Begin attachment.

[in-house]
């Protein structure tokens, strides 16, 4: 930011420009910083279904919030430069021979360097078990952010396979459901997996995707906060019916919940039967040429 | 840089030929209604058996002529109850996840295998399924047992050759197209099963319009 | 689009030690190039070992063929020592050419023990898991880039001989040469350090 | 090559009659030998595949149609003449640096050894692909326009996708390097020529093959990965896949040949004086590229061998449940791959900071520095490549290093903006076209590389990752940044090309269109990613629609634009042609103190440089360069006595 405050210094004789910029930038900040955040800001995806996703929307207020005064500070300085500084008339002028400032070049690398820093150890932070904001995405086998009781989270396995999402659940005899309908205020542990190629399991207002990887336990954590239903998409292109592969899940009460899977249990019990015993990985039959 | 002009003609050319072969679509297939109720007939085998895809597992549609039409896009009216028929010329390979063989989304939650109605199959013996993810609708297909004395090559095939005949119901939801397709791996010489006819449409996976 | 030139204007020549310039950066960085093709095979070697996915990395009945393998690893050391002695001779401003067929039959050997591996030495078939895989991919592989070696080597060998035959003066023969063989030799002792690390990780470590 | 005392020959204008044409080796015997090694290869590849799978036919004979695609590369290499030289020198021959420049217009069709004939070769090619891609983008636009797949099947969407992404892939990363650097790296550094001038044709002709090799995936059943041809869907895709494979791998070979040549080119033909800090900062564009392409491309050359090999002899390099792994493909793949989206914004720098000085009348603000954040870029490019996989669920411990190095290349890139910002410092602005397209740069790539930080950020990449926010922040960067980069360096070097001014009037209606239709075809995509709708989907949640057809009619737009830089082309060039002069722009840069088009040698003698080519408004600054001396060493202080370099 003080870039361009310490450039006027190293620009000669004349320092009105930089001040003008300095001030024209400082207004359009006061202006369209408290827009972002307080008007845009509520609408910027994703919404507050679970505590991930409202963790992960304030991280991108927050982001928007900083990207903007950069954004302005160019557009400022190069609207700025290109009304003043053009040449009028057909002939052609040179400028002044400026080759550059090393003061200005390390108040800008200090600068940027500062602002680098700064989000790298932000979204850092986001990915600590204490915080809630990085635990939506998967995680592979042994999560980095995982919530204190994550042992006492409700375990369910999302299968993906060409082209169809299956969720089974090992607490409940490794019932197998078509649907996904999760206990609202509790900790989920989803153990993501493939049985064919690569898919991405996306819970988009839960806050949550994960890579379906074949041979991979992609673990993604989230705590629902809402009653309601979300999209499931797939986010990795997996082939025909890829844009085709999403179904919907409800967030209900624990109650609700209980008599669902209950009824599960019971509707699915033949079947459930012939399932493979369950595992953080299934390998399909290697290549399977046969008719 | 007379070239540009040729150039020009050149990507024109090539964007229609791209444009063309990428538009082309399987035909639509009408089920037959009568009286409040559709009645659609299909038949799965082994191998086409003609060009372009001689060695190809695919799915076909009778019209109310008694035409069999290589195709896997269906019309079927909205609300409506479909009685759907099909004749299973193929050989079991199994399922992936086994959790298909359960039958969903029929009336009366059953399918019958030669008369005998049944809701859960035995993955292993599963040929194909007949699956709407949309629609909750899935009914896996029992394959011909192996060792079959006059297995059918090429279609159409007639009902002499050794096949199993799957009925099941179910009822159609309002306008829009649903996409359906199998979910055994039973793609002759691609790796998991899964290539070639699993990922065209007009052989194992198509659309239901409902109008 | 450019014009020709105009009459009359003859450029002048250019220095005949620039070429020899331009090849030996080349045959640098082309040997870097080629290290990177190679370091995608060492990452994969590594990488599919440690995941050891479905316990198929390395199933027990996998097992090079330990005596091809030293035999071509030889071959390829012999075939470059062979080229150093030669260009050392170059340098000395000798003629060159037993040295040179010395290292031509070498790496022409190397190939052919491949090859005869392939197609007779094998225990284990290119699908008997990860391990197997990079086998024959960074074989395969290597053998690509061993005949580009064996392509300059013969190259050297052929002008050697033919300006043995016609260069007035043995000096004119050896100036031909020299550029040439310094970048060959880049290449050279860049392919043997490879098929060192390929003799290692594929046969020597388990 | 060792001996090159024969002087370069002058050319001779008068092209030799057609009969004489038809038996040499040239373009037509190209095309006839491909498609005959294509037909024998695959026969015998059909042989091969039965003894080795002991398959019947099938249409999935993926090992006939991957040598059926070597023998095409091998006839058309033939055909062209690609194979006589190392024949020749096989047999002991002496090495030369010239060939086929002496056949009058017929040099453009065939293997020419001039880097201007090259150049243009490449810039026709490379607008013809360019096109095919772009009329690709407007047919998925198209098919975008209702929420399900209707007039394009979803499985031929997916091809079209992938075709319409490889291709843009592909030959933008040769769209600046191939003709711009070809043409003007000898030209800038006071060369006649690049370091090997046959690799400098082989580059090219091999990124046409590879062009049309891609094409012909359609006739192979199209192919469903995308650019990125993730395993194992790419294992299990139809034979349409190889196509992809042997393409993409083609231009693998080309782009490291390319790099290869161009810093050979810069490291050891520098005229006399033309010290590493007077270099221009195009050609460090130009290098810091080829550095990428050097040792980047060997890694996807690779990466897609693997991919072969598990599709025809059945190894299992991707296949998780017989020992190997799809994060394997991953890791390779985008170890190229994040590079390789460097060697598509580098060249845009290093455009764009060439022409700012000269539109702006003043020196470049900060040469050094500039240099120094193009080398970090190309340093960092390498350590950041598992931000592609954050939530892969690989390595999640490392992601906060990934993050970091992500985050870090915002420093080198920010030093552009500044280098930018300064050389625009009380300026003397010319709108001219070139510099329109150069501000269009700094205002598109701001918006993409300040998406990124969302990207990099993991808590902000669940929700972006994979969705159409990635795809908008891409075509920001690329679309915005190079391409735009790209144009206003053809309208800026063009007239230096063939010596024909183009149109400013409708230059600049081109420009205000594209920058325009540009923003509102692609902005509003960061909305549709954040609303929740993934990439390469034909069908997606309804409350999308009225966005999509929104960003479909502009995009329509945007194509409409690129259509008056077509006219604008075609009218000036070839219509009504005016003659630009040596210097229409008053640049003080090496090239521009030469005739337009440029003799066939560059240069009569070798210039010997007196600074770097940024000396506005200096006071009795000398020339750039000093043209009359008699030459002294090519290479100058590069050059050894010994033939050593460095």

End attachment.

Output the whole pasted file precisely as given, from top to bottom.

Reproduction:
[in-house]
């Protein structure tokens, strides 16, 4: 930011420009910083279904919030430069021979360097078990952010396979459901997996995707906060019916919940039967040429 | 840089030929209604058996002529109850996840295998399924047992050759197209099963319009 | 689009030690190039070992063929020592050419023990898991880039001989040469350090 | 090559009659030998595949149609003449640096050894692909326009996708390097020529093959990965896949040949004086590229061998449940791959900071520095490549290093903006076209590389990752940044090309269109990613629609634009042609103190440089360069006595 405050210094004789910029930038900040955040800001995806996703929307207020005064500070300085500084008339002028400032070049690398820093150890932070904001995405086998009781989270396995999402659940005899309908205020542990190629399991207002990887336990954590239903998409292109592969899940009460899977249990019990015993990985039959 | 002009003609050319072969679509297939109720007939085998895809597992549609039409896009009216028929010329390979063989989304939650109605199959013996993810609708297909004395090559095939005949119901939801397709791996010489006819449409996976 | 030139204007020549310039950066960085093709095979070697996915990395009945393998690893050391002695001779401003067929039959050997591996030495078939895989991919592989070696080597060998035959003066023969063989030799002792690390990780470590 | 005392020959204008044409080796015997090694290869590849799978036919004979695609590369290499030289020198021959420049217009069709004939070769090619891609983008636009797949099947969407992404892939990363650097790296550094001038044709002709090799995936059943041809869907895709494979791998070979040549080119033909800090900062564009392409491309050359090999002899390099792994493909793949989206914004720098000085009348603000954040870029490019996989669920411990190095290349890139910002410092602005397209740069790539930080950020990449926010922040960067980069360096070097001014009037209606239709075809995509709708989907949640057809009619737009830089082309060039002069722009840069088009040698003698080519408004600054001396060493202080370099 003080870039361009310490450039006027190293620009000669004349320092009105930089001040003008300095001030024209400082207004359009006061202006369209408290827009972002307080008007845009509520609408910027994703919404507050679970505590991930409202963790992960304030991280991108927050982001928007900083990207903007950069954004302005160019557009400022190069609207700025290109009304003043053009040449009028057909002939052609040179400028002044400026080759550059090393003061200005390390108040800008200090600068940027500062602002680098700064989000790298932000979204850092986001990915600590204490915080809630990085635990939506998967995680592979042994999560980095995982919530204190994550042992006492409700375990369910999302299968993906060409082209169809299956969720089974090992607490409940490794019932197998078509649907996904999760206990609202509790900790989920989803153990993501493939049985064919690569898919991405996306819970988009839960806050949550994960890579379906074949041979991979992609673990993604989230705590629902809402009653309601979300999209499931797939986010990795997996082939025909890829844009085709999403179904919907409800967030209900624990109650609700209980008599669902209950009824599960019971509707699915033949079947459930012939399932493979369950595992953080299934390998399909290697290549399977046969008719 | 007379070239540009040729150039020009050149990507024109090539964007229609791209444009063309990428538009082309399987035909639509009408089920037959009568009286409040559709009645659609299909038949799965082994191998086409003609060009372009001689060695190809695919799915076909009778019209109310008694035409069999290589195709896997269906019309079927909205609300409506479909009685759907099909004749299973193929050989079991199994399922992936086994959790298909359960039958969903029929009336009366059953399918019958030669008369005998049944809701859960035995993955292993599963040929194909007949699956709407949309629609909750899935009914896996029992394959011909192996060792079959006059297995059918090429279609159409007639009902002499050794096949199993799957009925099941179910009822159609309002306008829009649903996409359906199998979910055994039973793609002759691609790796998991899964290539070639699993990922065209007009052989194992198509659309239901409902109008 | 450019014009020709105009009459009359003859450029002048250019220095005949620039070429020899331009090849030996080349045959640098082309040997870097080629290290990177190679370091995608060492990452994969590594990488599919440690995941050891479905316990198929390395199933027990996998097992090079330990005596091809030293035999071509030889071959390829012999075939470059062979080229150093030669260009050392170059340098000395000798003629060159037993040295040179010395290292031509070498790496022409190397190939052919491949090859005869392939197609007779094998225990284990290119699908008997990860391990197997990079086998024959960074074989395969290597053998690509061993005949580009064996392509300059013969190259050297052929002008050697033919300006043995016609260069007035043995000096004119050896100036031909020299550029040439310094970048060959880049290449050279860049392919043997490879098929060192390929003799290692594929046969020597388990 | 060792001996090159024969002087370069002058050319001779008068092209030799057609009969004489038809038996040499040239373009037509190209095309006839491909498609005959294509037909024998695959026969015998059909042989091969039965003894080795002991398959019947099938249409999935993926090992006939991957040598059926070597023998095409091998006839058309033939055909062209690609194979006589190392024949020749096989047999002991002496090495030369010239060939086929002496056949009058017929040099453009065939293997020419001039880097201007090259150049243009490449810039026709490379607008013809360019096109095919772009009329690709407007047919998925198209098919975008209702929420399900209707007039394009979803499985031929997916091809079209992938075709319409490889291709843009592909030959933008040769769209600046191939003709711009070809043409003007000898030209800038006071060369006649690049370091090997046959690799400098082989580059090219091999990124046409590879062009049309891609094409012909359609006739192979199209192919469903995308650019990125993730395993194992790419294992299990139809034979349409190889196509992809042997393409993409083609231009693998080309782009490291390319790099290869161009810093050979810069490291050891520098005229006399033309010290590493007077270099221009195009050609460090130009290098810091080829550095990428050097040792980047060997890694996807690779990466897609693997991919072969598990599709025809059945190894299992991707296949998780017989020992190997799809994060394997991953890791390779985008170890190229994040590079390789460097060697598509580098060249845009290093455009764009060439022409700012000269539109702006003043020196470049900060040469050094500039240099120094193009080398970090190309340093960092390498350590950041598992931000592609954050939530892969690989390595999640490392992601906060990934993050970091992500985050870090915002420093080198920010030093552009500044280098930018300064050389625009009380300026003397010319709108001219070139510099329109150069501000269009700094205002598109701001918006993409300040998406990124969302990207990099993991808590902000669940929700972006994979969705159409990635795809908008891409075509920001690329679309915005190079391409735009790209144009206003053809309208800026063009007239230096063939010596024909183009149109400013409708230059600049081109420009205000594209920058325009540009923003509102692609902005509003960061909305549709954040609303929740993934990439390469034909069908997606309804409350999308009225966005999509929104960003479909502009995009329509945007194509409409690129259509008056077509006219604008075609009218000036070839219509009504005016003659630009040596210097229409008053640049003080090496090239521009030469005739337009440029003799066939560059240069009569070798210039010997007196600074770097940024000396506005200096006071009795000398020339750039000093043209009359008699030459002294090519290479100058590069050059050894010994033939050593460095």